A September 2003 trip
to Portland by Mary Dickinson
Quote: Visiting the Willamette Falls, End of the Trail Museum, Oregon Territory Museum, McLouglin House, and Fort Vancouver was an enjoyable way to learn the history of the establishment of Oregon right where it happened. Friendly, knowledgable people were filled with enthusiasm as they invited us to share their history.
In 1824 the Hudson Bay Company, fur traders, put John McLoughlin, a Canadian of Scotch-Irish decent, in charge of their Columbia Department. At that time the United States and England agreed to share the Oregon Territory until a boundary could be agreed upon. Expecting the Columbia River to be that boundary, McLoughlin established a trading post on the north bank of that river, across from the present city of Portland, OR and near the mouth of the Willamette River that flows north into the Columbia.. He named the post Fort Vancouver.
English ships sailed up the Columbia River, left off supplies for the fur trappers and picked up all the newly collected animal pelts and brought them to England to be made into top hats and other fashionable hats and ladies fashions as well.
At about that time Americans began to trickle into the area hoping to settle there. Lewis and Clark had explored the area about twenty years earlier. After crossing the Rocky Mountains the settlers, usually in desperate condition, arrived at Fort Vancouver, the only white settlement in the area. Against company policy, McLoughlin gave them supplies on credit until they could get established and then grow crops and have pelts to trade. McLoughlin explored the area right up to Alaska and set up more forts for the Hudson Bay Company. He liked a piece of land near the falls on the Willamette River and established a personal claim for it with the king.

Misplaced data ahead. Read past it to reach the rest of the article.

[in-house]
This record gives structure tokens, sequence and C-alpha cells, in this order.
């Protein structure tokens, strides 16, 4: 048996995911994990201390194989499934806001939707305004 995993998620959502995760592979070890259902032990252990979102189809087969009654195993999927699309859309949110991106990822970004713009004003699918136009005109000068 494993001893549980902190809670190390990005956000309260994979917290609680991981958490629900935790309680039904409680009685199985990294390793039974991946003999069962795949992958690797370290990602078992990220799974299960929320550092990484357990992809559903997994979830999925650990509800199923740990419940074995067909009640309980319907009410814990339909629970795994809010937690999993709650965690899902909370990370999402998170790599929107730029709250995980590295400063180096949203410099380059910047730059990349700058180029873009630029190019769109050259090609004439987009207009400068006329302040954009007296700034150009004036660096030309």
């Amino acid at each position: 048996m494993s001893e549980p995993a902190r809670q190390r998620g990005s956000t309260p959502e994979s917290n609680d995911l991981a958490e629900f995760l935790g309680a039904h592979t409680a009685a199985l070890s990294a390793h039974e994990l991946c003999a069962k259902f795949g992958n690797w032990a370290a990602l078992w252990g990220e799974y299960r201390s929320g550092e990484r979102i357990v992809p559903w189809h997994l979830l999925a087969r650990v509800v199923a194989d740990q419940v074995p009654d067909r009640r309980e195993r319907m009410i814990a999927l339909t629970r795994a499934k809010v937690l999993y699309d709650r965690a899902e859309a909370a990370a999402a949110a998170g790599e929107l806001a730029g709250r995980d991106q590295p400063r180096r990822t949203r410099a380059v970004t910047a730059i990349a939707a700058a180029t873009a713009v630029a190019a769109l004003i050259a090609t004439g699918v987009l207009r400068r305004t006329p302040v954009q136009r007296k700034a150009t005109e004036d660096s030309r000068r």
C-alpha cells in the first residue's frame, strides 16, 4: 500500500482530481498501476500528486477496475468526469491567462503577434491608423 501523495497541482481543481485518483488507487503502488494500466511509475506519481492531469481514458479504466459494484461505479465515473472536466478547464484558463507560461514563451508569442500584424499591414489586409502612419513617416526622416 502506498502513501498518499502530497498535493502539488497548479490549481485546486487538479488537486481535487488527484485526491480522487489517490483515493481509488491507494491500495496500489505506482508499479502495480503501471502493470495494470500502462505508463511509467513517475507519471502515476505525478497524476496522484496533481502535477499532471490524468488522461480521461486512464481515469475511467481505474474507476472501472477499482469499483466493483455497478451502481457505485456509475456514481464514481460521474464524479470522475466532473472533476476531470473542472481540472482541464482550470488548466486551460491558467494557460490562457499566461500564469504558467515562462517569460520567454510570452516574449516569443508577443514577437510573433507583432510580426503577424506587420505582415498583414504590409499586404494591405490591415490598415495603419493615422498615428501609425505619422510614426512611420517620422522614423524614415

Today Fort Vancouver has been rebuilt to look exactly as it did when the above history took place. McLoughlin lived in a beautiful white house inside the palisade. A guide took us through the habits and routines of everyday life inside the fort. We went inside the warehouse where the pelts were packed and it was explained how trading took place. Gardens were built outside the fort and from there, Mount Hood can be seen in the southeast horizon. A visitors and interpretive center with a gift shop is located on the premises.
To get there follow Rt5 north through Portland, cross the Columbia River into WA and take the third right. Turn right onto East Evergreen St. The fort is open seven days a week from 9am-4pm. For information on tour times, call 360-696-7655 x10.
Member Rating 4 out of 5 on October 8, 2003
East Evergreen Boulevard (Visitor Center)
Attraction | "The John McLoughlin House"
John McLoughlin was the chief factor of the Hudson Bay Company's Columbia Department and had established Fort Vancouver on the north side of the Columbia River. It became the most important supplier in the Oregon Territory for trappers and settlers alike. He explored the area for possible new forts and was impressed with a site on the Willamette River near the falls (now all of Oregon City, OR) and established a personal claim for it from the king of England. Sir George Simpson, head of the Hudson Bay Company in North America, had disagreements with McLoughlin on several issues causing McLoughlin to eventually retire from the company and then settle on his land claim.